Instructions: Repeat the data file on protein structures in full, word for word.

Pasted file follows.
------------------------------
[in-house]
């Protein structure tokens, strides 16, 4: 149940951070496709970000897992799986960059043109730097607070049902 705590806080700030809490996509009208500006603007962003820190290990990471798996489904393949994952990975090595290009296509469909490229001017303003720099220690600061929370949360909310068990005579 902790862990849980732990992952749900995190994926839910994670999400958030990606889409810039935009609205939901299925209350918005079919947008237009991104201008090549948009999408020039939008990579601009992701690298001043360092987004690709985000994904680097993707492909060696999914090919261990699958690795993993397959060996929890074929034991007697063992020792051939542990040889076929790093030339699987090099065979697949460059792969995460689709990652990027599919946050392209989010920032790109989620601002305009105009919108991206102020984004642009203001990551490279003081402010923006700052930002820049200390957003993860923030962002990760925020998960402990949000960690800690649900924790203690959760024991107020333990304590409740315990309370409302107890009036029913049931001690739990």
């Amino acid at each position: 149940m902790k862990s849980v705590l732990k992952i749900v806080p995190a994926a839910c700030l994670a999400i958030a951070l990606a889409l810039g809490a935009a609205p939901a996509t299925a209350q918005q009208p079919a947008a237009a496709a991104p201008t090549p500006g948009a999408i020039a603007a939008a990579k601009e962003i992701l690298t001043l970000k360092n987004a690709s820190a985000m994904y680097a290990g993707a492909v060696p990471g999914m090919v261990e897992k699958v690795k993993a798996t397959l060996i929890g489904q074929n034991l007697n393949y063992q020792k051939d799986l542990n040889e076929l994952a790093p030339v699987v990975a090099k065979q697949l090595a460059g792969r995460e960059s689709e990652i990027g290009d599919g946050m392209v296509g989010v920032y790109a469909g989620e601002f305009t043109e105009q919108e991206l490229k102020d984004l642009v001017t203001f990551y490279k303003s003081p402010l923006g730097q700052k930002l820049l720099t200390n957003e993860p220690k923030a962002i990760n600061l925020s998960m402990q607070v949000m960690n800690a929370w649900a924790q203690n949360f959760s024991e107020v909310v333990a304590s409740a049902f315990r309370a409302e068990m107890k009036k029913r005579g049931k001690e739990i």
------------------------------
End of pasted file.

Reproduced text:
[in-house]
């Protein structure tokens, strides 16, 4: 149940951070496709970000897992799986960059043109730097607070049902 705590806080700030809490996509009208500006603007962003820190290990990471798996489904393949994952990975090595290009296509469909490229001017303003720099220690600061929370949360909310068990005579 902790862990849980732990992952749900995190994926839910994670999400958030990606889409810039935009609205939901299925209350918005079919947008237009991104201008090549948009999408020039939008990579601009992701690298001043360092987004690709985000994904680097993707492909060696999914090919261990699958690795993993397959060996929890074929034991007697063992020792051939542990040889076929790093030339699987090099065979697949460059792969995460689709990652990027599919946050392209989010920032790109989620601002305009105009919108991206102020984004642009203001990551490279003081402010923006700052930002820049200390957003993860923030962002990760925020998960402990949000960690800690649900924790203690959760024991107020333990304590409740315990309370409302107890009036029913049931001690739990």
């Amino acid at each position: 149940m902790k862990s849980v705590l732990k992952i749900v806080p995190a994926a839910c700030l994670a999400i958030a951070l990606a889409l810039g809490a935009a609205p939901a996509t299925a209350q918005q009208p079919a947008a237009a496709a991104p201008t090549p500006g948009a999408i020039a603007a939008a990579k601009e962003i992701l690298t001043l970000k360092n987004a690709s820190a985000m994904y680097a290990g993707a492909v060696p990471g999914m090919v261990e897992k699958v690795k993993a798996t397959l060996i929890g489904q074929n034991l007697n393949y063992q020792k051939d799986l542990n040889e076929l994952a790093p030339v699987v990975a090099k065979q697949l090595a460059g792969r995460e960059s689709e990652i990027g290009d599919g946050m392209v296509g989010v920032y790109a469909g989620e601002f305009t043109e105009q919108e991206l490229k102020d984004l642009v001017t203001f990551y490279k303003s003081p402010l923006g730097q700052k930002l820049l720099t200390n957003e993860p220690k923030a962002i990760n600061l925020s998960m402990q607070v949000m960690n800690a929370w649900a924790q203690n949360f959760s024991e107020v909310v333990a304590s409740a049902f315990r309370a409302e068990m107890k009036k029913r005579g049931k001690e739990i």